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For-Profit Philanthrophy: Why Blake Mycoskie Doesn't Run TOMS As A Charity
Social Change | February 12, 2013

For-Profit Philanthrophy: Why Blake Mycoskie Doesn't Run TOMS As A Charity

"There's a place for profits and there's a place for non-profits," social change speaker Blake Mycoskie argued in a recent podcast. "I don't think that the world's problems can be addressed in an either-or-situation." Both models of giving are needed to combat the social problems in the world. However, in the case of TOMS, Mycoskie's own social business, a for-profit model was more viable because he needed to provide aid over a sustained period of time. When you provide long-term aid using a non-profit model you have to rely on donations to keep the process going. Mycoskie says this can lead to "donor fatigue." This means that the organization's funding may one day be in jeopardy if less people decide to donate to the cause. For-profit businesses, however, can sustain long-term aid so long as the business-owner operates the company profitably.

While he's using a traditional business model to operate his company, he is applying that model to a non-traditional venture. The social business is a relatively new concept and Mycoskie is one of the growing number of people whose company makes a profit while also giving back. TOMS operates on the idea that one person buying one of their products today means that a child in need will get the same product tomorrow. As he says in the podcast, that core idea was what inspired the company name. While he wanted to call the company "Tomorrows", it was too long to fit on the tags of the shoes he manufactured. Instead, he shortened it to TOMS—and with that small change, the legacy of one-for-one giving was born.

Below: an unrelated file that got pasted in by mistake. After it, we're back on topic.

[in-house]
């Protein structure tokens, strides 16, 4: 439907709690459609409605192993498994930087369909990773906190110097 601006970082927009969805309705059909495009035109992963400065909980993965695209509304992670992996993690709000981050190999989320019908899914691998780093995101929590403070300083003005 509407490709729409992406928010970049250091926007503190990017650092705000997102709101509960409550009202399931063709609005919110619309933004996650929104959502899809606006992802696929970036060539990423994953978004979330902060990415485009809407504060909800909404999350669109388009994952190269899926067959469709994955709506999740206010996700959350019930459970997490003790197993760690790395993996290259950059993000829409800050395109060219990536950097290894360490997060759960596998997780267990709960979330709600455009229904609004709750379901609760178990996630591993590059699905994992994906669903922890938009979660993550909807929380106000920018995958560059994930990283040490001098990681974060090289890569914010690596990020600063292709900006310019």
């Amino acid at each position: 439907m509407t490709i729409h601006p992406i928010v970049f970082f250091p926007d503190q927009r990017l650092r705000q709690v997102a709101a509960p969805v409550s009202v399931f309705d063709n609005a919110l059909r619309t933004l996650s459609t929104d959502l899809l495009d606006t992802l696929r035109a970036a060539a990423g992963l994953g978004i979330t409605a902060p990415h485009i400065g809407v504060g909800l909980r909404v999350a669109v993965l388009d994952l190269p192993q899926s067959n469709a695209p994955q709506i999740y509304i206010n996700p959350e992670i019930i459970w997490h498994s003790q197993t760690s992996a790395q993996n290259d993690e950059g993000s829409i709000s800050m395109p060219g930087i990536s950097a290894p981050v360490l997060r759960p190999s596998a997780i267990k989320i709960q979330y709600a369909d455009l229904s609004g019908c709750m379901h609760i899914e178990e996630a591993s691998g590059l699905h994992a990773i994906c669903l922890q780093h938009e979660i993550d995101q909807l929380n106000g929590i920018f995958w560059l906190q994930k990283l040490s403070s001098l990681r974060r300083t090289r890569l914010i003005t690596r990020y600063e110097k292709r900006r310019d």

A highly requested keynote speaker, Mycoskie shares his vision of how we can all contribute to a better tomorrow for everyone in the world. He uses his work at TOMS as a model on how to incorporate giving into a new or existing business strategy. His work has been recognized internationally and he has earned many awards including the Secretary of State’s 2009 Award of Corporate Excellence. He also recently released the book Start Something That Matters to bring his inspirational story to a new audience. Whether you are creating a business that is focused solely on giving back, or looking to incorporate a philanthropic element to your current strategy—Mycoskie can help you get there. He shows you how powerful social good can be as a business value, and how it's possible to earn a profit while making a positive impact on the world around you.
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